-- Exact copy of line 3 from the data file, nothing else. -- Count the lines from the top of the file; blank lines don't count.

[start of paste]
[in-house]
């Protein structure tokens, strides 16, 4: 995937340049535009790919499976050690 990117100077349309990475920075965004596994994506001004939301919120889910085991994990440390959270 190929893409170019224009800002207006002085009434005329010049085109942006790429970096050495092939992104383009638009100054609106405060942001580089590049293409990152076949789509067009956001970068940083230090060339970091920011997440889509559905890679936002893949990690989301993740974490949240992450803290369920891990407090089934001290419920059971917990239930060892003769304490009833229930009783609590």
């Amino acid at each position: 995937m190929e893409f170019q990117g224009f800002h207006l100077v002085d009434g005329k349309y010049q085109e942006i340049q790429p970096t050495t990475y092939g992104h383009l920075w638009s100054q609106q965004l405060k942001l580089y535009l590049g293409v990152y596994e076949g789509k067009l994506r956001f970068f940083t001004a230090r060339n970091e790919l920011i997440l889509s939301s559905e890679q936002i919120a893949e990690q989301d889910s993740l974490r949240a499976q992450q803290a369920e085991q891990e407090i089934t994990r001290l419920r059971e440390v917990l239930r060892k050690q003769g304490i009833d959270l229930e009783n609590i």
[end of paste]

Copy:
């Amino acid at each position: 995937m190929e893409f170019q990117g224009f800002h207006l100077v002085d009434g005329k349309y010049q085109e942006i340049q790429p970096t050495t990475y092939g992104h383009l920075w638009s100054q609106q965004l405060k942001l580089y535009l590049g293409v990152y596994e076949g789509k067009l994506r956001f970068f940083t001004a230090r060339n970091e790919l920011i997440l889509s939301s559905e890679q936002i919120a893949e990690q989301d889910s993740l974490r949240a499976q992450q803290a369920e085991q891990e407090i089934t994990r001290l419920r059971e440390v917990l239930r060892k050690q003769g304490i009833d959270l229930e009783n609590i």